The story (or narrative) of Arnold is intertwined with Dolores’; their lives do not exist without the other. Ford tells Bernard that he was not built by Arnold, and was actually built by Ford as a model of Arnold. Ergo: Bernard is Arnold. Ford explains that Bernard’s cornerstone was an homage to Arnold’s own personal tragedies. Ford references Arnold’s obsession with creating consciousness, and that it was indeed his downfall and reason for his death. Ford explains to Bernard he needed his partner to continue building West World, which is why he built Bernard. So in Bernard’s first memory, he is meeting both himself and “Arnold.” As we watch Dolores enter the a room — the supposed room where “Bernard” would ask her if she ever questioned the nature of her reality — the story of Dolores, Bernard, and Arnold comes full circle. Dolores finally “meets” Arnold, and she begs for his help. However, he tells her he can’t, and that she know this. Again, he urges her to remember. And so, we, and Dolores, learn that he cannot help her because she killed Arnold. (He also cannot help her because she is in a memory, but that is of less importance than the fact that she is responsible for Arnold’s death). Dolores is stricken with grief and a sense of hopelessness as she leaves the church. In a way, she met her god (Arnold) and learned the truth — one that she knew all along. After maybe six episodes of separation, Dolores and the Man in Black finally encounter one another again inside the church. A twisted reunion of sorts.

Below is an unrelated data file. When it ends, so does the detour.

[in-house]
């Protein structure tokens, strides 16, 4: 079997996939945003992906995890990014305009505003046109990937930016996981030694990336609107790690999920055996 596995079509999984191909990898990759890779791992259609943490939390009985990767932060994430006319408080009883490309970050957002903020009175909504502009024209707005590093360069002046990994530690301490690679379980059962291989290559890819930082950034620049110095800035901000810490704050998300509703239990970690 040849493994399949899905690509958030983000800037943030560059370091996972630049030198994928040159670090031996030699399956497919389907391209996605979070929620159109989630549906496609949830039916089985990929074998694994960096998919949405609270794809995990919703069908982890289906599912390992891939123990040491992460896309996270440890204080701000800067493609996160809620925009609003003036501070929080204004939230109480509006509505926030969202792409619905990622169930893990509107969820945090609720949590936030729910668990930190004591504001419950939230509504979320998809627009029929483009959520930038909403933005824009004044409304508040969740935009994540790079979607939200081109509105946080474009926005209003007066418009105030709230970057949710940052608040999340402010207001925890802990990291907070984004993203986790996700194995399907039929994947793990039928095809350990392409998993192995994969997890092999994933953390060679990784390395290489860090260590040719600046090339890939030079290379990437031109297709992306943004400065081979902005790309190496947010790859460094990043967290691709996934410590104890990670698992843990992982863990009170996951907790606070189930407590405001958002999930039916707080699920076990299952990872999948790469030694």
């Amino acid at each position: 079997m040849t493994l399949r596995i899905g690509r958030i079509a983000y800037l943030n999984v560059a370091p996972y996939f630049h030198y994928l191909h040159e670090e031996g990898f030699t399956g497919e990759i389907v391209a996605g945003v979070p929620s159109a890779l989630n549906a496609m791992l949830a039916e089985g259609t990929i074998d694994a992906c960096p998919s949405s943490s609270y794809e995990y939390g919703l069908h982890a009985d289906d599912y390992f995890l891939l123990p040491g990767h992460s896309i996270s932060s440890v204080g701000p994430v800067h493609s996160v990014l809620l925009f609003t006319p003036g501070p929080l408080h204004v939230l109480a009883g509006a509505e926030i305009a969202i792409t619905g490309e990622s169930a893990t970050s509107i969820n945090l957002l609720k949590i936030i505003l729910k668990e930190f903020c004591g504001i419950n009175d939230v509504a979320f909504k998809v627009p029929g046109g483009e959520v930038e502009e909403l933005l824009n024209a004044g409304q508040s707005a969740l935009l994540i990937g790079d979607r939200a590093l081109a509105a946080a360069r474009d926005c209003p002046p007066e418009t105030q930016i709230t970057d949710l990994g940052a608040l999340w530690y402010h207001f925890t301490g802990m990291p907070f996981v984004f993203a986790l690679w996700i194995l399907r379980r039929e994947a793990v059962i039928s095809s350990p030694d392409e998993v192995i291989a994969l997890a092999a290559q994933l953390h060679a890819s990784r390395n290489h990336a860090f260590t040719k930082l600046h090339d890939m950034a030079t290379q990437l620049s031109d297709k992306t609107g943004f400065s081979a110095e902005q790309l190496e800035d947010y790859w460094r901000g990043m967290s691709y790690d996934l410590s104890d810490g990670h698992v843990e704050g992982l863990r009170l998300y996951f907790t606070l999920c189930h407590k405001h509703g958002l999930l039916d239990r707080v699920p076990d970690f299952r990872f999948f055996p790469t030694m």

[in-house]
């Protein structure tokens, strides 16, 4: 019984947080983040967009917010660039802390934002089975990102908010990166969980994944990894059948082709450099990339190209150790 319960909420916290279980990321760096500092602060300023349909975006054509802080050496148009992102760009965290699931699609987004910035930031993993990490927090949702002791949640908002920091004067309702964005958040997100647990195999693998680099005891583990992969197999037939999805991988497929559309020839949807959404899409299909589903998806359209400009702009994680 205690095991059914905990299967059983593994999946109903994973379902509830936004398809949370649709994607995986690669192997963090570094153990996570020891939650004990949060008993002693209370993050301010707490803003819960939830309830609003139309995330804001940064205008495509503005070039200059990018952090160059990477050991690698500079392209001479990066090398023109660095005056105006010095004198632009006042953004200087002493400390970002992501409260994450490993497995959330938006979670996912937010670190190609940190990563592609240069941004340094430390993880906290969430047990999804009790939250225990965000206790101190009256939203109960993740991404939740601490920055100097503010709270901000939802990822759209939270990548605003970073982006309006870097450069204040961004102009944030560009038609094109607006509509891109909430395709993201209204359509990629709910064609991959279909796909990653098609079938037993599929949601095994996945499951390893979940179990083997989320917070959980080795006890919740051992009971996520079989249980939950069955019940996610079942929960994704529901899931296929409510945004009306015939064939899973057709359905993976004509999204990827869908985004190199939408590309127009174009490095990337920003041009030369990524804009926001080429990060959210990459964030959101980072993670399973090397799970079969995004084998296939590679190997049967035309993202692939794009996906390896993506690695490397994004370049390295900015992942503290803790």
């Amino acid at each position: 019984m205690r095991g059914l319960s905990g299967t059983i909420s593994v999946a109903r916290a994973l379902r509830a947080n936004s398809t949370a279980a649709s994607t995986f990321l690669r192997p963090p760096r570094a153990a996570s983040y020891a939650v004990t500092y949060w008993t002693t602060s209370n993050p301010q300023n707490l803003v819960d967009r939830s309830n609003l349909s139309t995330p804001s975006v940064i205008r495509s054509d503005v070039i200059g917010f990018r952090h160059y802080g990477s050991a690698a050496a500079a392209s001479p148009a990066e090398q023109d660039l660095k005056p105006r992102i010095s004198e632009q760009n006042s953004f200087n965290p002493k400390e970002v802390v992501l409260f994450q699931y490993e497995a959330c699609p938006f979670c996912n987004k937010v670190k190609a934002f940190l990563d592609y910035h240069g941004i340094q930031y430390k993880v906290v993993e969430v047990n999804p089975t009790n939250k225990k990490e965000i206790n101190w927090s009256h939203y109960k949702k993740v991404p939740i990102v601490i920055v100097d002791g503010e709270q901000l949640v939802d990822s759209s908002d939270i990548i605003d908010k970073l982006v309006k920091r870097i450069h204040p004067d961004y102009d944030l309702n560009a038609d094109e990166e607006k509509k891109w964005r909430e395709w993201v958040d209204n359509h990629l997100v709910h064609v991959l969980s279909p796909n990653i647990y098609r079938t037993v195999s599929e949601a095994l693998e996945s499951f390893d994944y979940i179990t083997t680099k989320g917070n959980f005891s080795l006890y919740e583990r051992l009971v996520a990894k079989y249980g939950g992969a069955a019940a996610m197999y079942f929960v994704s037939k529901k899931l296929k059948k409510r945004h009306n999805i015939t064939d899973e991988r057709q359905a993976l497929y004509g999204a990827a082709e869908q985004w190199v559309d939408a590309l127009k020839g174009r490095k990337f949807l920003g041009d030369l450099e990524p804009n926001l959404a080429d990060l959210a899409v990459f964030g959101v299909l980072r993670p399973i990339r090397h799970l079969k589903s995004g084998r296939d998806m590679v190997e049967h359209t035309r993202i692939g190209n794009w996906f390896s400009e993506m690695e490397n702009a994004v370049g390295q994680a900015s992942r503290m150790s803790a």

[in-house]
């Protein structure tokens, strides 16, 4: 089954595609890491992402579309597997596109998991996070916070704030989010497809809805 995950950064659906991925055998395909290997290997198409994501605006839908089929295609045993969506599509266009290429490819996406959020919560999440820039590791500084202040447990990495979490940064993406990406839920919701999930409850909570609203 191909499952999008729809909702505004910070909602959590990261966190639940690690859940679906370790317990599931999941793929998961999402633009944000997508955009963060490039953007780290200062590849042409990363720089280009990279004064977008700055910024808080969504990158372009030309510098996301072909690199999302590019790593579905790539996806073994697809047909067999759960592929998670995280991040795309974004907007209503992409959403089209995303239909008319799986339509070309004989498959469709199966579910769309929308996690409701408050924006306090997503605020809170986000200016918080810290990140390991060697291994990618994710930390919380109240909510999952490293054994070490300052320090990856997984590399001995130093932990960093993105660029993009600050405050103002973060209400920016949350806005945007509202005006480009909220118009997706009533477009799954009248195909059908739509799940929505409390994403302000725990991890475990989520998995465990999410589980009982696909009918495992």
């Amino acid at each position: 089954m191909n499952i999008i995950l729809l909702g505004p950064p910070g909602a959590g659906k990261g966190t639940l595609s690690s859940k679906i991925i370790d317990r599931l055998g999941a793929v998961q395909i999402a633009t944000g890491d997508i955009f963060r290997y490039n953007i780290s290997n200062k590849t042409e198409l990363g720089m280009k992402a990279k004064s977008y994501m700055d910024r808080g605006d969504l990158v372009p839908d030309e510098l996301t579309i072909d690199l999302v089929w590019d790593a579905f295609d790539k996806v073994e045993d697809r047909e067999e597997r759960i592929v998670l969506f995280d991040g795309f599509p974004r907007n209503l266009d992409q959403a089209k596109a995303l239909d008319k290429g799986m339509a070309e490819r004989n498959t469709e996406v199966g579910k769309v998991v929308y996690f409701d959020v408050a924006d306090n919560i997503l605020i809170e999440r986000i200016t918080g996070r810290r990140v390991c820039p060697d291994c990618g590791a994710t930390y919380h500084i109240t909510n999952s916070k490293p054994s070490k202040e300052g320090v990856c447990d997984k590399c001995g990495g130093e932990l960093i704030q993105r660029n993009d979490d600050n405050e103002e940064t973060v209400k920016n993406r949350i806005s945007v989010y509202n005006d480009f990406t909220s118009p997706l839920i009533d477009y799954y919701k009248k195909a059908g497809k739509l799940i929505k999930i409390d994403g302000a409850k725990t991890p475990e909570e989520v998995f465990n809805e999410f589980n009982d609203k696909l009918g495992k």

Bernard is floored by the revelations of his origins and Arnold. He was warned. Ford is passively disappointed in Bernard, and to Bernard’s surprise, he reveals a back door in Clem’s (and all hosts’) codes. “The piano doesn’t murder the player, if it doesn’t like the music,” Ford tells Bernard. This statement is puzzling. Ford clearly does not share the same view as Arnold regarding the hosts’ consciousness, and he appears to have his doubts in their abilities. In Bernard’s final moments, Ford narrates that once he exits the room, Bernard will shoot himself. In a very ironic manner, Bernard commits his final act by killing himself, at the hand of Ford (pun intended). While this may seem like Ford’s final crescendo, we have yet to see what his final narrative entails.